Hansen Lab Research | Overview
The vast majority of human malignancies result from adenocarcinomas originating from epithelial cells such as those lining major organs, including the lungs, gastrointestinal and genitourinary tracts, as well as exocrine glands. The majority of such cancers harbor alterations in oncogenes that are well-established to elicit cell transformation, tumorigenesis, invasion and metastasis. These cancers are termed "oncogene-positive" and numerous individualized therapies exist for intervention. In contrast, a smaller but still high fraction of malignancies are termed "oncogene-negative", because they lack readily identifiable alterations in genes that typically drive human cancer. The latter group is moreover characterized by a significantly higher alteration burden and virtual absence of strategies for intervention, thus leaving conventional and ineffective chemotherapy as the only treatment option. It is moreover of note that oncogene-positive cancers often gain characteristics of oncogene-negative malignancies upon the almost inevitable development of resistance to targeted therapy. Extensive sequencing of oncogene-negative cancer genomes have revealed numerous alterations in genes that are essential for normal differentiation and homeostasis of epithelial cells. Thus, the study of normal and transformed epithelial cells essentially becomes two sides of the same coin, and efforts of our lab are focused on this interface, as described in more detail below.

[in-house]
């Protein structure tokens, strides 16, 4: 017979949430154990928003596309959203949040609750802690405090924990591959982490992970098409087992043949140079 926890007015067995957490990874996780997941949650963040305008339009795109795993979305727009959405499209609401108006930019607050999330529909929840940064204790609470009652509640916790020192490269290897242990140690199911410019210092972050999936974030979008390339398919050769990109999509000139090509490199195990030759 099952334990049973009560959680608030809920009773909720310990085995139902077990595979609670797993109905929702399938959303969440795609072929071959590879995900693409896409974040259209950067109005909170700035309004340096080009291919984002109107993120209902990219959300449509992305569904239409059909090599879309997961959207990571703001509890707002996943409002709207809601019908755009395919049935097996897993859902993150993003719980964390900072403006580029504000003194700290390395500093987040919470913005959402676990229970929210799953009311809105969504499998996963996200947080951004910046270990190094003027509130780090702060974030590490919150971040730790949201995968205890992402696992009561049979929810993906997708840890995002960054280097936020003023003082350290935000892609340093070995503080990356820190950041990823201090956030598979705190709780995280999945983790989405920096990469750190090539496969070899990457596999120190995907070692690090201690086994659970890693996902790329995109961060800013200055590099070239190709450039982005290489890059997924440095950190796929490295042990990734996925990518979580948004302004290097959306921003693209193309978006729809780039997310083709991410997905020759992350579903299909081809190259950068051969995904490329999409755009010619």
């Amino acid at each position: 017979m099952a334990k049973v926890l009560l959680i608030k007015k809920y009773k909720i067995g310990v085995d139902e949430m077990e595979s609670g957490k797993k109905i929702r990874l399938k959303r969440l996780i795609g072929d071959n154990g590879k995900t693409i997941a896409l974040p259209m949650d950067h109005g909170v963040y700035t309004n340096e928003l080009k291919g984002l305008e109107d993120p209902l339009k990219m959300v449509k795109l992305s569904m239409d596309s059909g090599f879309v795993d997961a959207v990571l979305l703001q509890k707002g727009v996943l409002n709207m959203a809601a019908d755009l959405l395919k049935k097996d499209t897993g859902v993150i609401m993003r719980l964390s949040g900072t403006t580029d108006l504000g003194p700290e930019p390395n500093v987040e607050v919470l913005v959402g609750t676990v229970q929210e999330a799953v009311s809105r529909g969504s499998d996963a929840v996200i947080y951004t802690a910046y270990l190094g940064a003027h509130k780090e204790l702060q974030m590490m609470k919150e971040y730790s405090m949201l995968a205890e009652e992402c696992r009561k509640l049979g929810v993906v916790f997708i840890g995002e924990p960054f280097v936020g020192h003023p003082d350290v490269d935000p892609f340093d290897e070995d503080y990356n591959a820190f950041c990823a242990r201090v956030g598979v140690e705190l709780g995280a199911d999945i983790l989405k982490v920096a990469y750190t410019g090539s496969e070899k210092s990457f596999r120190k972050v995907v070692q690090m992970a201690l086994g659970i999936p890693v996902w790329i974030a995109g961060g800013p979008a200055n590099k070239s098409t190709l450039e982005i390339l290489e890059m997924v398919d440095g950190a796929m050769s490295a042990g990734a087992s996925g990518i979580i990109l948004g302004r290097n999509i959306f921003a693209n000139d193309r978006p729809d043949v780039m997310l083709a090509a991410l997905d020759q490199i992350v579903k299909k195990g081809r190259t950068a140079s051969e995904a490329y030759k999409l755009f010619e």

Work from the lab has resulted in significant discoveries with many originating from unbiased approaches, i.e., genetic screens, mRNA-seq and proteomics. Screen results have been followed up with mechanistic studies that have utilized extensive manipulation of gene expression (exogenous expression, shRNA, CRISPR/Cas9, etc) by viral delivery. To this end, we employ a range of biochemical and imaging techniques. Most of our work has been cell-based but we have also performed key in vivo studies. Our work is published in well-reputable journals and further disseminated at conferences in the US, UK and EU. It has also been featured in reviews and previews by others, as well as journal highlights and cover art.